The chorus is mostly smooth and gurgling, riding atop a pair of chords — a 1 and a 2-minor — that take a soulful detour from the typical country -progression. The end of the chorus presented a minor road block. It needed to come to a halt, and they accomplished that by shifting from the breezy texture into a staccato mode — “Put. It. All. On. Me.” — that’s the sonic equivalent of pumping the brakes.
As cheery and reassuring as the chorus might be, the verses took on a darker tone. Fears, troubles, the “weight of the world,” all set up the kind of burdensome personal struggle that makes people want to pair up in the first place.
“It kind of needed to go there,” says Smith of that darker thread. “I think it would’ve been too happy [without it].”
They made an iPhone work tape, which Dawson subsequently played for his brother, Jacob Durrett, who was keen on producing a full-fledged demo. Dawson came up with an acoustic guitar riff for the intro during that session, and Durrett built a loop and a bass part into the demo, which lifted the song to another level. It was enough of an improvement that Dawson volunteered to give Durrett a 10 percent cut on the songwriting royalties, essentially reducing his own share to 40 percent.
“That’s how he is with everything in life,” says Smith. “He’s a very genuine person.”
“All On Me” was a key song — maybe the song, says Dawson — that got him signed. He cut it with producer/Neon Cross owner Jay Joyce (Eric Church, Little Big Town), who used Dawson’s band — all Belmont alumni: guitarist Nick Dimaria, drummer Kip Allen, Smith and bass player Sam Rodberg. They leaned toward acoustic and classic sounds, set up at the outset with two guitars meshing atop Joyce’s Hammond B-3, which is almost indiscernible underneath.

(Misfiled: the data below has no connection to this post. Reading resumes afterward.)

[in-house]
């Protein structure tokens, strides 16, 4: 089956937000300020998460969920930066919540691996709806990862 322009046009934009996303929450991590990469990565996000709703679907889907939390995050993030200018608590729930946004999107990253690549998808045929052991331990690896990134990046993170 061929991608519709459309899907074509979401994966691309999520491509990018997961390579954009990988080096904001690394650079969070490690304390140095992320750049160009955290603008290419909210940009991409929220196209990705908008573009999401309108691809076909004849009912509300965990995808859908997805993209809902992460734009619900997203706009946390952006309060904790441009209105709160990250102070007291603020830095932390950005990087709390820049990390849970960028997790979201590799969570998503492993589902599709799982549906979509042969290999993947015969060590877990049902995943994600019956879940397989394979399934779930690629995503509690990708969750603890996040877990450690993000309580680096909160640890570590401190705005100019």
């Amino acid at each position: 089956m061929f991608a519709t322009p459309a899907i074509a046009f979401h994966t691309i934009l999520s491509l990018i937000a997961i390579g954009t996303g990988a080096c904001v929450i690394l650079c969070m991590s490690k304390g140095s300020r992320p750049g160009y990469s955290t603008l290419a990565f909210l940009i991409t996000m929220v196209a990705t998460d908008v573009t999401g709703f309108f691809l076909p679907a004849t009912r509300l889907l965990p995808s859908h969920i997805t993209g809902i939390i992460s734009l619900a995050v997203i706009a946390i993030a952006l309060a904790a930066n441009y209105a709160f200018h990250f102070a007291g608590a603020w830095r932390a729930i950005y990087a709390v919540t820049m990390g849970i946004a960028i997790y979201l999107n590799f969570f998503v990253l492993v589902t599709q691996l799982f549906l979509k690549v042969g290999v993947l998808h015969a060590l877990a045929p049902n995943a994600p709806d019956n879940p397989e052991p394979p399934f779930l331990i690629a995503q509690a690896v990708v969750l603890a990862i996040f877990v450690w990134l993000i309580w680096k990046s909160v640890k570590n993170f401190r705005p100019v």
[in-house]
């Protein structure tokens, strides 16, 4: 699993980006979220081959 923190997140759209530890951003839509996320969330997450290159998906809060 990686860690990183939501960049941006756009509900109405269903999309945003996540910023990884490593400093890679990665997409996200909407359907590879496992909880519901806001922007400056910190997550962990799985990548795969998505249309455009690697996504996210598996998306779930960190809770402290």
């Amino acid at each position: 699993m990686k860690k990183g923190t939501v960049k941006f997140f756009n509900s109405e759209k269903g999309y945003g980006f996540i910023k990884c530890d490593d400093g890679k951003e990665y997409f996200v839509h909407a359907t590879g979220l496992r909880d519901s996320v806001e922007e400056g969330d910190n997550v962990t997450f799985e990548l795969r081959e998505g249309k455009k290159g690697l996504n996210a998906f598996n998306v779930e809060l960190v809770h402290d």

“That’s Jay messing with your ears,” says Smith. “He likes to do that.”
The track was recorded almost entirely live at the East Nashville studio, including Dawson’s reedy vocals, similar in tone to Eliot Sloan of the ’90s pop band Blessid Union of Souls.
“There’s like little loose parts of it. Some parts aren’t exactly on time,” says Dawson of his performance. “That one literally is the most live one on the record.”
The most prominent overdubs — maybe the only overdubs — are Smith’s three harmony parts, some of which tested his upper range.
“The hardest thing about it was singing all the choruses an octave above Devin, way up high,” says Smith. “I’m sure it sounded hilarious without headphones on.”
“All On Me” was the frontrunner as a single almost immediately, holding on to that status despite a late surge from another track, the brooding “Dark Horse.”
“I’d consider it somewhat of a flagship song,” says Dawson of “All On Me.” “This is what I want to sound like, this is what I want to say, this is the groove I want to dance to, these are the melodies I want to sing.”
Whether or not “All On Me” becomes the defining song for a new hit artist could take months, maybe years, to know for certain. But even then, it will bear some sort of debt to the Swift mashup, a happenstance creative effort that became a surprise pop-culture moment.
“There’s a direct correlation to that and everything that goes on in my life,” says Dawson. “That really helped kind of take me into the eye a little bit, and honestly, it kind of gave me this extra confidence to be an artist.”